It’s a new week, let’s get going.
When I read this quote I thought about this yoga pose that I tried. I fell on my forehead and laughed and laughed! It is called the Crane (see picture below).
This pose in particular requires arm and core strength along with tons of balance. As you can see it’s quite difficult and I totally failed the first several times I tried. (I remember in dance school a friend was able to do it right away, many many years later I conquered it…wait, I need to make sure I can still do it before I keep that statement in this post…) OK I’m back. I can’t hold it for long, but I can get my feet off the ground.
OK, back to the quote. If you do everything perfect, you are only doing what is easy, which means you are not really trying. Stumbling, falling, and hitting your forehead on the floor (and having your hubby crack up laughing) is all apart of trying. And isn’t that what it’s about? Accomplishing what you thought you couldn’t do.
Nice ring to it eh?
Keep failing (and trying),
This one is good! When you are doing your planks and you feel like you won’t make it, or when you feel you just can’t do one more push-up, push on. You’ll prove that voice that says you should quit–is a liar!
In full disclosure, I haven’t been to a Zumba class since November (right before Thanksgiving). So when I went just this past Tuesday is was fun but a bit painful. The master class I took yesterday was an even greater reminder that I haven’t been working out as systematically as I’d like.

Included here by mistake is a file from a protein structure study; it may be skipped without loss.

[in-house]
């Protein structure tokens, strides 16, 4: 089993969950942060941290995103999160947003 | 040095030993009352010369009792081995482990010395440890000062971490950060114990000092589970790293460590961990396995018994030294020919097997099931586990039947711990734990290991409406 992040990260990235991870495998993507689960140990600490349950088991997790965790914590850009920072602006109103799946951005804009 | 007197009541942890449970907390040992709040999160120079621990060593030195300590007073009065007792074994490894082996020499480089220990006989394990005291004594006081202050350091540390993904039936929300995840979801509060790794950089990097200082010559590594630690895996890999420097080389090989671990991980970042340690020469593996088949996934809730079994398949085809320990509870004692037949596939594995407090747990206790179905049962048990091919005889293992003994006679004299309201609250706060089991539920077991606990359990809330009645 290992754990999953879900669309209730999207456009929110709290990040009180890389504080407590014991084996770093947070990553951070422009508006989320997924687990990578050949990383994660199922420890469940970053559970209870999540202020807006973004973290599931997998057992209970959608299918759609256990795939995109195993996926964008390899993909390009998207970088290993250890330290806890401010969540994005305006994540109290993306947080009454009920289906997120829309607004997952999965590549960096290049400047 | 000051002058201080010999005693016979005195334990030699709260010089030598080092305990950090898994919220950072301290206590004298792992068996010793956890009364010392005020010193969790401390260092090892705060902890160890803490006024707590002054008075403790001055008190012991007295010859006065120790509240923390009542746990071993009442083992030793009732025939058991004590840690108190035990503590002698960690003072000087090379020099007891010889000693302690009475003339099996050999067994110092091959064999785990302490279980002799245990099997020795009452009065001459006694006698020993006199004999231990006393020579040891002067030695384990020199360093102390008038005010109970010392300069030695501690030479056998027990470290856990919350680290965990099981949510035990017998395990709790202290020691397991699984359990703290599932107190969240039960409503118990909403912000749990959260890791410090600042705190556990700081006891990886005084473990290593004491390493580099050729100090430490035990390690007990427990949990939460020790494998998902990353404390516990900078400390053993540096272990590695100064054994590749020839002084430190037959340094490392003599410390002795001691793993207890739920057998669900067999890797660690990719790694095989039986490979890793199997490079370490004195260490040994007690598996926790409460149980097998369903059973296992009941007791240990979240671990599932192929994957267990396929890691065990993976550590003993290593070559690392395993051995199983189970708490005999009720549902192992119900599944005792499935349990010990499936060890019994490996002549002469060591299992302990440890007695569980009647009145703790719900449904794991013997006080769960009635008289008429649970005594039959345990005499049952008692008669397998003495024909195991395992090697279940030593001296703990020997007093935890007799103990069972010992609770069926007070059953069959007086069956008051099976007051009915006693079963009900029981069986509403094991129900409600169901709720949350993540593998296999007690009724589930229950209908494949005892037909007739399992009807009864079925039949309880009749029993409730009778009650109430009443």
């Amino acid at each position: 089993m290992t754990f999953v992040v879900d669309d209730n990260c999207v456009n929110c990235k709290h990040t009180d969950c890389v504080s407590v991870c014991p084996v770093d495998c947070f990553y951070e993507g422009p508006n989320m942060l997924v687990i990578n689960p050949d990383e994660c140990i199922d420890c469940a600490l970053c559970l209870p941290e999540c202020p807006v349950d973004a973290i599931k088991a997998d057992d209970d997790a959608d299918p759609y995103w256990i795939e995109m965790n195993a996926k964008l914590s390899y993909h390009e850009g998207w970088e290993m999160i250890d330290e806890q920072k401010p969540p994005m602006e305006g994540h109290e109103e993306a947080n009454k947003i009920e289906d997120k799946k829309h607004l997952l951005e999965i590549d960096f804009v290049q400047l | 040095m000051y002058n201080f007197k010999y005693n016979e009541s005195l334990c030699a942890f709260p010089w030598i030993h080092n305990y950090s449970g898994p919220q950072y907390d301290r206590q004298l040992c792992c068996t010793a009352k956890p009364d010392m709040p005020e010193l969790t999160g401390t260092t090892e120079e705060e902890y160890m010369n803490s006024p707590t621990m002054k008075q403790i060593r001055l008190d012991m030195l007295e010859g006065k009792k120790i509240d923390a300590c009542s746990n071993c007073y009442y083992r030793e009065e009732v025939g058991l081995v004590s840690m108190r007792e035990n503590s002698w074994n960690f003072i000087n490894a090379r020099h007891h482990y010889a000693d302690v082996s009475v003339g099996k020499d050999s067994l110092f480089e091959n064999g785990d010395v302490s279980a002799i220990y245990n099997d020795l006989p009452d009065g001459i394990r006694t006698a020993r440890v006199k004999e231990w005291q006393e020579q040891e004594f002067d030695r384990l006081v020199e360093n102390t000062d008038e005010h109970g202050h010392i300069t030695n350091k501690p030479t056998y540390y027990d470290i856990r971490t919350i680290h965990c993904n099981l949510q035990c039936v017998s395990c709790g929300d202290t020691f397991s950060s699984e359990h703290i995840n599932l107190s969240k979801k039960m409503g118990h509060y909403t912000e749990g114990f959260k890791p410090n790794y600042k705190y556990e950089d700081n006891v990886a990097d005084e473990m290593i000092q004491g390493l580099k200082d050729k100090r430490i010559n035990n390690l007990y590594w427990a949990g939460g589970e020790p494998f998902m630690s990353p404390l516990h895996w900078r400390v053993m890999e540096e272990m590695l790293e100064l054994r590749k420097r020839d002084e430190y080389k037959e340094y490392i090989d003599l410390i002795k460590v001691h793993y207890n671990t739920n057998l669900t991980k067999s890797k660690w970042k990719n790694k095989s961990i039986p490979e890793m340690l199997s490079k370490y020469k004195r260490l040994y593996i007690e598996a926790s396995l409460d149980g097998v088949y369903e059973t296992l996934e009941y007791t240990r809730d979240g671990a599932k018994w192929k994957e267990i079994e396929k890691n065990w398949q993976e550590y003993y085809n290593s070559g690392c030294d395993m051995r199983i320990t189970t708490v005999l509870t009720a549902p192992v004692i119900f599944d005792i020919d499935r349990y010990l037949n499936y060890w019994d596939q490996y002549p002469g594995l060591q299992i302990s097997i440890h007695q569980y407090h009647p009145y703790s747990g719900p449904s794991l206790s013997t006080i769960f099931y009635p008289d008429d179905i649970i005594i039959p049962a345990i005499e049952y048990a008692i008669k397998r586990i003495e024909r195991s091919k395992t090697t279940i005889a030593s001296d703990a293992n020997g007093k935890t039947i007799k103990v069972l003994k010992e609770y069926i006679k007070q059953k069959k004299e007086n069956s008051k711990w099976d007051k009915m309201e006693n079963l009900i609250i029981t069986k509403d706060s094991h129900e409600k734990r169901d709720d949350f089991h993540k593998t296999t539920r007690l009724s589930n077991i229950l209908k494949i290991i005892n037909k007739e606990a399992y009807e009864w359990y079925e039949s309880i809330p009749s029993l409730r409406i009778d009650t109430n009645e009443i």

As I age I am learning that I can still pick up the dance moves quickly (yay dancers!), but I am far more winded than I’d like to be. My ramp up and recovery times are longer (in my mind I am still that 20 year old dancer…dangerous thinking I know!) At one point during the Zumba work out I thought my heart was going to stop (a bit scary) and I literally said to myself I will be so embarrassed if I pass out in this class.
So now back to the quote. The reason why I loooove it is because I greatly dislike longer ramp up and recovery times. I dislike the way I feel when I am just getting back into the swing of exercising, the soreness, the being super winded, the struggle to do things that I know I can do. So perhaps I shouldn’t keep quitting or taking super long breaks so that my body doesn’t keep feeling like it is starting over.
-Rita Rudner, Naked Beneath My Clothes
OK y’all, if this statement isn’t true, then I don’t know what is! Just having had another (over 30) birthday, I am totally on board with this phenomenon. So using the Pretty Blue philosophy, I should start expending energy on what I can change:
I can change the fact that I work out all summer and then fall off the wagon from October to January when I inevitably vow to get back in shape. (Hmm..maybe if I did a better job of planning for the back to school through Christmas blur, I wouldn’t be as stressed…)
So knowing that every woman (especially over 30) is like me, and that we can no longer fall off the horse for more than two weeks, gives me some solace and comradery. (misery loves company right?)
If I could set a timer, and say OK: I’m traveling/I’m on vacation/I’m not feeling well/It’s a holiday—BUT after two weeks the timer goes off and poof! I get it back together. (that’s always the hard part, gaining the momentum to get back on the horse, once you do, it becomes routine!) Yeah right, nice dreaming!
So I don’t know about y’all, but I’m on the look out for my timer,